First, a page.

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Megan Sullivan

In this article I analyze fiction and non-fiction using the critical lens or methodology of Girlhood Studies. I re-examine my published writing on Irish writer Mary Beckett and Irish-American author Lucy Grealy to demonstrate how feminist scholars can read differently. I argue that in my initial readings of the aforementioned texts I neglected the girl in the story, because I was concerned about the woman the female character would become. Finally, I also argue that feminist scholars should mine their own childhood experiences for insight into the study of girls. I provide an excerpt from my memoir in progress to demonstrate how this might be accomplished.

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“A Pretty Girl of Sixteen“

Capturing the Contradictions of Female Adolescence in the Nancy Drew Series

Kate Harper

This article explores the construction of female adolescence in the first three texts of the Nancy Drew Mystery series: The Secret of the Old Clock (1930), The Hidden Staircase (1930), and The Bungalow Mystery (1930). It reviews, briefly, the development of the concept of adolescence and its gendered implications, particularly the association of female adolescent sexuality with delinquency. I argue that the Nancy Drew series rejects the construction of adolescence as a period of turmoil and emotional instability, as well as the prescription of constant adult supervision. The character of Nancy Drew also captures the contradictory messages of female adolescence in the 1930s when girls were represented as sexually attractive and aggressive but were denied sexual desire.

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Marjorie Harness Goodwin

Making use of videotaped interactions of lunchtime conversations among multi-ethnic preadolescent peers (based on three years of fieldwork in LA) this ethnographically based study investigates the embodied language practices through which girls construct friendship alliances as well as relationships of power and exclusion. Girls display “best friend” relations not only through roles they select in dramatic play, such as twins married to twins in “house,” but also through embraces and celebratory handclaps that affirm alliances. Older (sixth grade) girls assert their power with respect to younger fourth grade girls through intrusive activities such as grabbing food from lunchboxes, insults, and instigating gossip; younger girls boldly resist such actions through fully embodied stances. Relations of exclusion are visible not only in seating arrangements of a marginalized “tagalong” girl with respect to the friendship clique, but also highlighted in the ways she is differentially treated when an implicit social norm is violated.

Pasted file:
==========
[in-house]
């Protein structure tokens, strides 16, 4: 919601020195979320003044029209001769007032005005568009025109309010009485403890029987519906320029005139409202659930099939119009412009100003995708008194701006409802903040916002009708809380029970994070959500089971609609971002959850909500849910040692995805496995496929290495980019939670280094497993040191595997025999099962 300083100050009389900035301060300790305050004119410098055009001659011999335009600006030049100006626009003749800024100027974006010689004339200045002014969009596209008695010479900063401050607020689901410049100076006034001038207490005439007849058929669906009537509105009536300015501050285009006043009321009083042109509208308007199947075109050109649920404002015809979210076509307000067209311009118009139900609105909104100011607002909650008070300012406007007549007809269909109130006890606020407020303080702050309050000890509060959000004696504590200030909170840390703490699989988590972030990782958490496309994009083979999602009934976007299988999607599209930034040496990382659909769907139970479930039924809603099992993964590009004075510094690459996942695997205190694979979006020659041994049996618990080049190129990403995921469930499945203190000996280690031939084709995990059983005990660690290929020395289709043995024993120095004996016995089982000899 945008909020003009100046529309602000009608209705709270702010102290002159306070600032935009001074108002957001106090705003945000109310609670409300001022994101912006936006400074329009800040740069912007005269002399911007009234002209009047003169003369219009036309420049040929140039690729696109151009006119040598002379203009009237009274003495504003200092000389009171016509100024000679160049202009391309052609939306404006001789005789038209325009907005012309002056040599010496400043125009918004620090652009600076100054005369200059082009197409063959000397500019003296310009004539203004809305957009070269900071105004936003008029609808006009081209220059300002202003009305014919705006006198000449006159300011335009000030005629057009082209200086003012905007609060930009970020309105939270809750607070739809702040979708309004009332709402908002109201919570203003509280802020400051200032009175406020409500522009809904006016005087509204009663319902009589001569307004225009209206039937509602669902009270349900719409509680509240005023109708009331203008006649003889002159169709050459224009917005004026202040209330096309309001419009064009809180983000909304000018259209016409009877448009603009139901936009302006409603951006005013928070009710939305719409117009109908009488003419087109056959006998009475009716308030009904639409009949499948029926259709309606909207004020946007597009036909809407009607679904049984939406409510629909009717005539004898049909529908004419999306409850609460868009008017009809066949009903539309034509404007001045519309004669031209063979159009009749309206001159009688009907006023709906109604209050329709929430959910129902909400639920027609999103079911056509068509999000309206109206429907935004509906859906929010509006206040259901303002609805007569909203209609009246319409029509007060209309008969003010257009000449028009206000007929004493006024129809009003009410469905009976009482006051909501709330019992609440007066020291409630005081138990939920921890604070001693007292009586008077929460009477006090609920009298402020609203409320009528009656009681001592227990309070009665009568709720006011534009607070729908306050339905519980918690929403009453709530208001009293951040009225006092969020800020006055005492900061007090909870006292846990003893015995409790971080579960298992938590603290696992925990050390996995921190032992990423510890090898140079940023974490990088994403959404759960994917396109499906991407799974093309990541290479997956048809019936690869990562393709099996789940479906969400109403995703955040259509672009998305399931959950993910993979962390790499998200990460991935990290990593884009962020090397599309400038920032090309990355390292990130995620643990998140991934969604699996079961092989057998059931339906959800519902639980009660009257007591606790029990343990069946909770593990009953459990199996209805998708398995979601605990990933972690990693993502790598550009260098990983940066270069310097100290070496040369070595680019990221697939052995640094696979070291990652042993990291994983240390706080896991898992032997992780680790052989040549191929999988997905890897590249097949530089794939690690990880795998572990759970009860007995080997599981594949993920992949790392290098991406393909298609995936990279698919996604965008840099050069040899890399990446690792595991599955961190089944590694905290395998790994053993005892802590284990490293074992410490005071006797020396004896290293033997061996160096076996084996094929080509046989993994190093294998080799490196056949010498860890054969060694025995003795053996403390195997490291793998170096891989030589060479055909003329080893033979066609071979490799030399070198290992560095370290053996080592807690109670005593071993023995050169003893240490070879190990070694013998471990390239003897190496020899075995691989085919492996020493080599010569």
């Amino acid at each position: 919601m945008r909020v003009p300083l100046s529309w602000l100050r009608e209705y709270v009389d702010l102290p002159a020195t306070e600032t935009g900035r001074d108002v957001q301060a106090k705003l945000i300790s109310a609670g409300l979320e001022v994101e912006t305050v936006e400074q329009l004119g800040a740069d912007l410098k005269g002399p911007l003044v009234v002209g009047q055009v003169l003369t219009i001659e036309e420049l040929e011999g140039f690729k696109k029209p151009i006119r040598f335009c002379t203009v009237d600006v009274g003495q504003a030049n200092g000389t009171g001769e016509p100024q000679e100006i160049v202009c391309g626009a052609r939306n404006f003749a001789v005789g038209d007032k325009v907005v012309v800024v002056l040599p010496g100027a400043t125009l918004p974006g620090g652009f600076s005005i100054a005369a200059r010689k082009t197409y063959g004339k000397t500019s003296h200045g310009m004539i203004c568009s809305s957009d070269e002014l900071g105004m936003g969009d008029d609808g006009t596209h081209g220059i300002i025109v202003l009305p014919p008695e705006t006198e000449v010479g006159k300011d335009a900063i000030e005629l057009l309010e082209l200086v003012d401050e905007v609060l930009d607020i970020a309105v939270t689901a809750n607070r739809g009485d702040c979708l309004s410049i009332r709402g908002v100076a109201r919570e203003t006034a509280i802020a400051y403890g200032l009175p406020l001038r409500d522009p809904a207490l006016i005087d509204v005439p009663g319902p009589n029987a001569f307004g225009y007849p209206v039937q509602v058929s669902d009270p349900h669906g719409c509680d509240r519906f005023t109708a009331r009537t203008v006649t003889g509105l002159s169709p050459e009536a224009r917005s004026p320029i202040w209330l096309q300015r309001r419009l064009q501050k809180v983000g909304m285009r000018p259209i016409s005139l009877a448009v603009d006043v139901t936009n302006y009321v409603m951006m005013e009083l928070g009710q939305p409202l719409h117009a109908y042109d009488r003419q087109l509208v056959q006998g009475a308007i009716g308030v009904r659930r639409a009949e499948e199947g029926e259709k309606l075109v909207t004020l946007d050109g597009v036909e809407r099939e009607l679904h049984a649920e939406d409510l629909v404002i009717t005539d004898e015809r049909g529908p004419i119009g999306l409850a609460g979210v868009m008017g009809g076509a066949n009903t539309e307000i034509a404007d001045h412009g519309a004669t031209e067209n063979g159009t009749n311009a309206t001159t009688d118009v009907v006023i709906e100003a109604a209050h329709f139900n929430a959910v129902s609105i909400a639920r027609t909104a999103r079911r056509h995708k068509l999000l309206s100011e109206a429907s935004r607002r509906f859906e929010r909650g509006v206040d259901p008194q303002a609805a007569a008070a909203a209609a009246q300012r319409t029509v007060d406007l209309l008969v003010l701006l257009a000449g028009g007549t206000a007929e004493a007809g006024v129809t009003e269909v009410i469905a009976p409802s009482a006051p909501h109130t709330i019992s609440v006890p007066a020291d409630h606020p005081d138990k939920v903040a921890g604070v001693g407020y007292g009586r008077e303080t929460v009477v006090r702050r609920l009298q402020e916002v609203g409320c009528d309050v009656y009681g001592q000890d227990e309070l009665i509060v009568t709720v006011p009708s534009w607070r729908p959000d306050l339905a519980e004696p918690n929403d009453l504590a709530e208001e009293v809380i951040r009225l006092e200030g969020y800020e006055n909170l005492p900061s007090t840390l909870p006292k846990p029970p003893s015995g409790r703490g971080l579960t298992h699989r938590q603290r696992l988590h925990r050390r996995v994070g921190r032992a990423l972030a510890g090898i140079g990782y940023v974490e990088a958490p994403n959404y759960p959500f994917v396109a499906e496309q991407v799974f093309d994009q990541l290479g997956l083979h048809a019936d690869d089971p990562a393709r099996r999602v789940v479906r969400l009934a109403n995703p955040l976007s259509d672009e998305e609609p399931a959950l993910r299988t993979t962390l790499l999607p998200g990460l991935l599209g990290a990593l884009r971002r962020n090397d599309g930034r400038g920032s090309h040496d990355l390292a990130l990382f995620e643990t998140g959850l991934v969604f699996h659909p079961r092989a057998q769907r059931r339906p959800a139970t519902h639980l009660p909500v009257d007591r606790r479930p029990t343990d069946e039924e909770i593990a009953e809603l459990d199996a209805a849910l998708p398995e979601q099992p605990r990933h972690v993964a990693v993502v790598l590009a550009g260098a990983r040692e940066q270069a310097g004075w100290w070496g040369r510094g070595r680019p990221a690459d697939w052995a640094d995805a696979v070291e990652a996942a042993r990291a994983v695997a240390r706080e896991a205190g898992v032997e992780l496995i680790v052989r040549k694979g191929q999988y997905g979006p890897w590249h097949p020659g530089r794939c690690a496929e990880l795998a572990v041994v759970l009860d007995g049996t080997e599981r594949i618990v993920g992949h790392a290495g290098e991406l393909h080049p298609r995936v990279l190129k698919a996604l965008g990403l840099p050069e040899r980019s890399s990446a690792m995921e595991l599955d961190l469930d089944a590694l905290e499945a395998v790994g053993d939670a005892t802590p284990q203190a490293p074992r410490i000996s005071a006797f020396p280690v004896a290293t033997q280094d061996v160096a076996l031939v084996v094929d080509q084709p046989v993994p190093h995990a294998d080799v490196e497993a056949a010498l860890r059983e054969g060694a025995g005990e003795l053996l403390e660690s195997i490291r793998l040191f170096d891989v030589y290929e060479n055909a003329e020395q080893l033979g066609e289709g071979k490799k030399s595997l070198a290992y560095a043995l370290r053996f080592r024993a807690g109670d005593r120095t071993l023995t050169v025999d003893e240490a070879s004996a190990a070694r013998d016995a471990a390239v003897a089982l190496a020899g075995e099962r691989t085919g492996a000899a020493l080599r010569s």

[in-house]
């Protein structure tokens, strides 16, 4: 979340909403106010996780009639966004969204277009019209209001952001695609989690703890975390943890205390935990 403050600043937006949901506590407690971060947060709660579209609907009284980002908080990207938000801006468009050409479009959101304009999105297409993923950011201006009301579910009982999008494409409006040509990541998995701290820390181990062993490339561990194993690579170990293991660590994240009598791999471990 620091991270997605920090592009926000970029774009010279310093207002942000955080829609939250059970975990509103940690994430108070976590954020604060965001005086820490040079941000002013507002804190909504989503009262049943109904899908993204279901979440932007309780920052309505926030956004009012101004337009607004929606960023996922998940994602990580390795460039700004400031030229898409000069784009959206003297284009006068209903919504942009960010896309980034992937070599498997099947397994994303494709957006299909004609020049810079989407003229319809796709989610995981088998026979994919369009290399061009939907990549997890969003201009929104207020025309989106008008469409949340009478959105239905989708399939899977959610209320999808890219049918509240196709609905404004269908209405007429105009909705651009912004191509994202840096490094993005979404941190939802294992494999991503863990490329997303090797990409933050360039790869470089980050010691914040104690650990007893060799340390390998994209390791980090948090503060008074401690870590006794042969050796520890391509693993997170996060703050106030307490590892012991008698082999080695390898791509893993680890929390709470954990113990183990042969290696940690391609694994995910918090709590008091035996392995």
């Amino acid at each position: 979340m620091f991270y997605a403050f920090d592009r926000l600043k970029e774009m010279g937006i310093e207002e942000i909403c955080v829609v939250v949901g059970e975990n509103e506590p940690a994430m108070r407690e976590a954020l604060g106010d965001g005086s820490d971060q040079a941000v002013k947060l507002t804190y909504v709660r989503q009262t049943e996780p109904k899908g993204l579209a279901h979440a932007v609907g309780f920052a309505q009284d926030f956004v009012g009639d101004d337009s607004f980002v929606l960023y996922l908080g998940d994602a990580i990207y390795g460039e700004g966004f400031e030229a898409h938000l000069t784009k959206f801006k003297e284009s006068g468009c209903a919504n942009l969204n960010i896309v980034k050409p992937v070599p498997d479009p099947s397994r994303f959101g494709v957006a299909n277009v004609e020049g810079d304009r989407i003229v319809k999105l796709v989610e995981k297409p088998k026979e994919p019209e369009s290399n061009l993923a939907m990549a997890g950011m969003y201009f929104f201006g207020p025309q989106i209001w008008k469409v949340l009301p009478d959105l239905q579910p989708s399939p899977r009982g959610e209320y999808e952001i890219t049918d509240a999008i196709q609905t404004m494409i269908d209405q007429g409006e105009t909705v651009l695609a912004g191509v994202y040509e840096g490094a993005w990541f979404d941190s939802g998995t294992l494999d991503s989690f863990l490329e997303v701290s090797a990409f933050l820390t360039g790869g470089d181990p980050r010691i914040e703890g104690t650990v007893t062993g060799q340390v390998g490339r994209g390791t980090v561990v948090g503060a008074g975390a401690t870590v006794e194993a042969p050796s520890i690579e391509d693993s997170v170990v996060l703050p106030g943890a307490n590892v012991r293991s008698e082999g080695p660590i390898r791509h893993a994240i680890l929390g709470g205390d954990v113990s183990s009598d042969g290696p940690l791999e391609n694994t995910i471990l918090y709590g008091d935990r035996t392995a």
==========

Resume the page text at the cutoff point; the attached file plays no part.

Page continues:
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Gargi Gangopadhyay

, creating a framework that continues to determine the lives of middle- and upper-middle-class Bengali children to this day. The shift from the village home or desh to the rented urban dwelling or basha caused an enormous change in the social lives of

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Kaoru Miyazawa

Mille 1992 ). In neoliberal society, the bodies of young working-class minority women especially have been the significant sites of governance; states have various intervention programs to redeem them into being productive and reproductive citizens

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Do (Not) Follow in My Footsteps

How Mothers Influence Working-Class Girls’ Aspirations

Melissa Swauger

This article examines how working-class mothers influence their daughters' aspirations. Data was gathered from focus groups and interviews with twenty-one white and African American working-class girls and fifteen of their mothers from Southwestern Pennsylvania, United States. Research revealed that the mothers' advice is gendered, class-based, and racialized, and that it emphasizes the importance of caregiving, living near family, and financial independence and security. Qualitatively examining the messages related to work and family that working-class mothers relay to their daughters and how daughters take in these messages shows the contradictions that emerge when working-class mothers support aspiration formation.

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“I Love You, Guys”

A Study of Inclusive Masculinities among High School Cross-Country Runners

Luis Morales and Edward Caffyn-Parsons

, middle-class, cross-country team from a traditionally conservative county. We find that the participants display consistent gay-friendly attitudes and varying homosocial behaviors including holding hands, hugging, cuddling, and emotional disclosure. By

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Girls’ Work in a Rural Intercultural Setting

Formative Experiences and Identity in Peasant Childhood

Ana Padawer

experience in which class, age, gender, and ethnic distinctions define certain tasks as girls’ peasant skills. Using data from participant observations made on three farms, I will show how girls play an active role in the appropriation of knowledge through

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Sami Schalk

, class, and race in various parts of the American Girl brand, none have discussed disability. 1 Girl of the Year: American Girl Contemporary Fiction American Girl’s ablenationalism can be traced first through their fictional texts. American Girl’s Girl of

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Robyn Singleton, Jacqueline Carter, Tatianna Alencar, Alicia Piñeirúa-Menéndez, and Kate Winskell

migration, gender, class, and modernity, and their resulting renegotiations around hegemonic masculinities in Oaxaca. Rurality, Class/Gender Dynamics, and Hegemonic Masculinities Over the past three and a half decades, neoliberal agrarian reforms have